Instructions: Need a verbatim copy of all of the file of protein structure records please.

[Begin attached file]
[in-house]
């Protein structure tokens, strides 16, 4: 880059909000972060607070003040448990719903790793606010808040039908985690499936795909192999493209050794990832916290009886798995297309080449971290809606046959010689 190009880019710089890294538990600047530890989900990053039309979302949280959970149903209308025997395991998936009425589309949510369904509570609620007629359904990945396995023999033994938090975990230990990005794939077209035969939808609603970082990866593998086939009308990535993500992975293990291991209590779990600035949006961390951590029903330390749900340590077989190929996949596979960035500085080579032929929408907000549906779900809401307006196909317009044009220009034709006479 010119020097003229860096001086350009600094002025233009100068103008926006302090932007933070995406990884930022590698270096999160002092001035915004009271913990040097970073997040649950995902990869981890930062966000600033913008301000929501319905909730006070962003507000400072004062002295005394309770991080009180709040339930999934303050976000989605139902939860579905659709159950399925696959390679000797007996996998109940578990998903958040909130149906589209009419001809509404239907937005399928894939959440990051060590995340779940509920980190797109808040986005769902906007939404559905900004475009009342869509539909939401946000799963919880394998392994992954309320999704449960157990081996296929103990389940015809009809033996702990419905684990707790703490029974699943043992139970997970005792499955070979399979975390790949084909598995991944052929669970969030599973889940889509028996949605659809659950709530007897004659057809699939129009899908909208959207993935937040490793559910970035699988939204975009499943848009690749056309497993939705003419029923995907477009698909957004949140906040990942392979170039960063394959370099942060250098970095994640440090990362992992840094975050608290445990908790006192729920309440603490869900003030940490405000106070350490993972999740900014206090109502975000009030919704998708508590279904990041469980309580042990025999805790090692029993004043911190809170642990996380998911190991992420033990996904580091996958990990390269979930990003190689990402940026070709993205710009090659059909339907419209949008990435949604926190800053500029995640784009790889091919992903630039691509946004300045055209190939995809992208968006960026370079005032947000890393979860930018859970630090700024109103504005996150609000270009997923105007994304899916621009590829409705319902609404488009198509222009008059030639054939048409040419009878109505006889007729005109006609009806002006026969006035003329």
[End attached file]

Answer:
[in-house]
């Protein structure tokens, strides 16, 4: 880059909000972060607070003040448990719903790793606010808040039908985690499936795909192999493209050794990832916290009886798995297309080449971290809606046959010689 190009880019710089890294538990600047530890989900990053039309979302949280959970149903209308025997395991998936009425589309949510369904509570609620007629359904990945396995023999033994938090975990230990990005794939077209035969939808609603970082990866593998086939009308990535993500992975293990291991209590779990600035949006961390951590029903330390749900340590077989190929996949596979960035500085080579032929929408907000549906779900809401307006196909317009044009220009034709006479 010119020097003229860096001086350009600094002025233009100068103008926006302090932007933070995406990884930022590698270096999160002092001035915004009271913990040097970073997040649950995902990869981890930062966000600033913008301000929501319905909730006070962003507000400072004062002295005394309770991080009180709040339930999934303050976000989605139902939860579905659709159950399925696959390679000797007996996998109940578990998903958040909130149906589209009419001809509404239907937005399928894939959440990051060590995340779940509920980190797109808040986005769902906007939404559905900004475009009342869509539909939401946000799963919880394998392994992954309320999704449960157990081996296929103990389940015809009809033996702990419905684990707790703490029974699943043992139970997970005792499955070979399979975390790949084909598995991944052929669970969030599973889940889509028996949605659809659950709530007897004659057809699939129009899908909208959207993935937040490793559910970035699988939204975009499943848009690749056309497993939705003419029923995907477009698909957004949140906040990942392979170039960063394959370099942060250098970095994640440090990362992992840094975050608290445990908790006192729920309440603490869900003030940490405000106070350490993972999740900014206090109502975000009030919704998708508590279904990041469980309580042990025999805790090692029993004043911190809170642990996380998911190991992420033990996904580091996958990990390269979930990003190689990402940026070709993205710009090659059909339907419209949008990435949604926190800053500029995640784009790889091919992903630039691509946004300045055209190939995809992208968006960026370079005032947000890393979860930018859970630090700024109103504005996150609000270009997923105007994304899916621009590829409705319902609404488009198509222009008059030639054939048409040419009878109505006889007729005109006609009806002006026969006035003329």